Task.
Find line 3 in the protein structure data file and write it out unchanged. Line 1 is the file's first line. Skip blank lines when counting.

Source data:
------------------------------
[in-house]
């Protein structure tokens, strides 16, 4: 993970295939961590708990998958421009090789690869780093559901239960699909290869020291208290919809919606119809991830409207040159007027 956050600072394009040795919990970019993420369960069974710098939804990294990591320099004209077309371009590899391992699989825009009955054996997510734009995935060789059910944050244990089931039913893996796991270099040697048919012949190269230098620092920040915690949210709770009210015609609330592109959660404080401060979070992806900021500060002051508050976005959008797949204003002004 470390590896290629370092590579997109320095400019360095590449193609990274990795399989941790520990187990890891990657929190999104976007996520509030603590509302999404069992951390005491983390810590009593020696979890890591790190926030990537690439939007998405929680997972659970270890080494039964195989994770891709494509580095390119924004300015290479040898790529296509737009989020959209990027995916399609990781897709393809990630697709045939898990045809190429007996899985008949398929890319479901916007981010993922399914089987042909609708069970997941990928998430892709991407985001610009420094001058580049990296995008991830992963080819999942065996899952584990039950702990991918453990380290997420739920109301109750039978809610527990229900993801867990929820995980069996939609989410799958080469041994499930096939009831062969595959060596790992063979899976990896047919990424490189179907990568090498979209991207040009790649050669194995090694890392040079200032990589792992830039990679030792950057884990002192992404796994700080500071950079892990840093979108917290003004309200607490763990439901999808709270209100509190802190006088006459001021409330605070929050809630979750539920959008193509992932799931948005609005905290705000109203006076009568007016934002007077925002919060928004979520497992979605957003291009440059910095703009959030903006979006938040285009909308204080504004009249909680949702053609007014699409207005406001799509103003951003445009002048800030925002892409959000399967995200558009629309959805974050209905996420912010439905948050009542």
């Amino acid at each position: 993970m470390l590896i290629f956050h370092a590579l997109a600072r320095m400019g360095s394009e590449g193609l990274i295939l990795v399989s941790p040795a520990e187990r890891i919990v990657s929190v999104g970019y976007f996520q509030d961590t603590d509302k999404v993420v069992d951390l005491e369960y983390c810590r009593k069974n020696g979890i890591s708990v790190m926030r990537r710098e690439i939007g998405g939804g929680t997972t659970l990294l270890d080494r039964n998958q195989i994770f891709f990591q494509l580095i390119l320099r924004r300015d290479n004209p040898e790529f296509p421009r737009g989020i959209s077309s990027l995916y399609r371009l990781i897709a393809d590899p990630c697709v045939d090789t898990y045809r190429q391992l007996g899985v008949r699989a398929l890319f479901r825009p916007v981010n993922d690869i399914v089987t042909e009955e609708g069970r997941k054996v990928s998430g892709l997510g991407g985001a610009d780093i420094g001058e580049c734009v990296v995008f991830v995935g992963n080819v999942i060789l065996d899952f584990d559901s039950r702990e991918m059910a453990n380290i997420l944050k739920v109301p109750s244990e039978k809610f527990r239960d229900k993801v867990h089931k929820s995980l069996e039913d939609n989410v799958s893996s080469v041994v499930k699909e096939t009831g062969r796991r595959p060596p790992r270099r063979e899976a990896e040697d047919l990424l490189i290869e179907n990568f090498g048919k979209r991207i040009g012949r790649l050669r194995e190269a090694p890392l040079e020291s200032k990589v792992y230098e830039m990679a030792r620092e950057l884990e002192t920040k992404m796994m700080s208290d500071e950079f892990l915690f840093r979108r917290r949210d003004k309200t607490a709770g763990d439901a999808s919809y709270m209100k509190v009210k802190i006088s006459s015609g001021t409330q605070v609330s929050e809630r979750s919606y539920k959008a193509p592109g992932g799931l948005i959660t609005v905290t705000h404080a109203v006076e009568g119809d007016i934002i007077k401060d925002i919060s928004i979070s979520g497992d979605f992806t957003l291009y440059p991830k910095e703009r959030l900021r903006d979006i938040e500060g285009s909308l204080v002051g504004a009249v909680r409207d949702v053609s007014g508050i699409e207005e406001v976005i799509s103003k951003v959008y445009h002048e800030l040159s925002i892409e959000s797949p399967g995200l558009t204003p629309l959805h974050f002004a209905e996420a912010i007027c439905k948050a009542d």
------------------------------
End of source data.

């Amino acid at each position: 993970m470390l590896i290629f956050h370092a590579l997109a600072r320095m400019g360095s394009e590449g193609l990274i295939l990795v399989s941790p040795a520990e187990r890891i919990v990657s929190v999104g970019y976007f996520q509030d961590t603590d509302k999404v993420v069992d951390l005491e369960y983390c810590r009593k069974n020696g979890i890591s708990v790190m926030r990537r710098e690439i939007g998405g939804g929680t997972t659970l990294l270890d080494r039964n998958q195989i994770f891709f990591q494509l580095i390119l320099r924004r300015d290479n004209p040898e790529f296509p421009r737009g989020i959209s077309s990027l995916y399609r371009l990781i897709a393809d590899p990630c697709v045939d090789t898990y045809r190429q391992l007996g899985v008949r699989a398929l890319f479901r825009p916007v981010n993922d690869i399914v089987t042909e009955e609708g069970r997941k054996v990928s998430g892709l997510g991407g985001a610009d780093i420094g001058e580049c734009v990296v995008f991830v995935g992963n080819v999942i060789l065996d899952f584990d559901s039950r702990e991918m059910a453990n380290i997420l944050k739920v109301p109750s244990e039978k809610f527990r239960d229900k993801v867990h089931k929820s995980l069996e039913d939609n989410v799958s893996s080469v041994v499930k699909e096939t009831g062969r796991r595959p060596p790992r270099r063979e899976a990896e040697d047919l990424l490189i290869e179907n990568f090498g048919k979209r991207i040009g012949r790649l050669r194995e190269a090694p890392l040079e020291s200032k990589v792992y230098e830039m990679a030792r620092e950057l884990e002192t920040k992404m796994m700080s208290d500071e950079f892990l915690f840093r979108r917290r949210d003004k309200t607490a709770g763990d439901a999808s919809y709270m209100k509190v009210k802190i006088s006459s015609g001021t409330q605070v609330s929050e809630r979750s919606y539920k959008a193509p592109g992932g799931l948005i959660t609005v905290t705000h404080a109203v006076e009568g119809d007016i934002i007077k401060d925002i919060s928004i979070s979520g497992d979605f992806t957003l291009y440059p991830k910095e703009r959030l900021r903006d979006i938040e500060g285009s909308l204080v002051g504004a009249v909680r409207d949702v053609s007014g508050i699409e207005e406001v976005i799509s103003k951003v959008y445009h002048e800030l040159s925002i892409e959000s797949p399967g995200l558009t204003p629309l959805h974050f002004a209905e996420a912010i007027c439905k948050a009542d």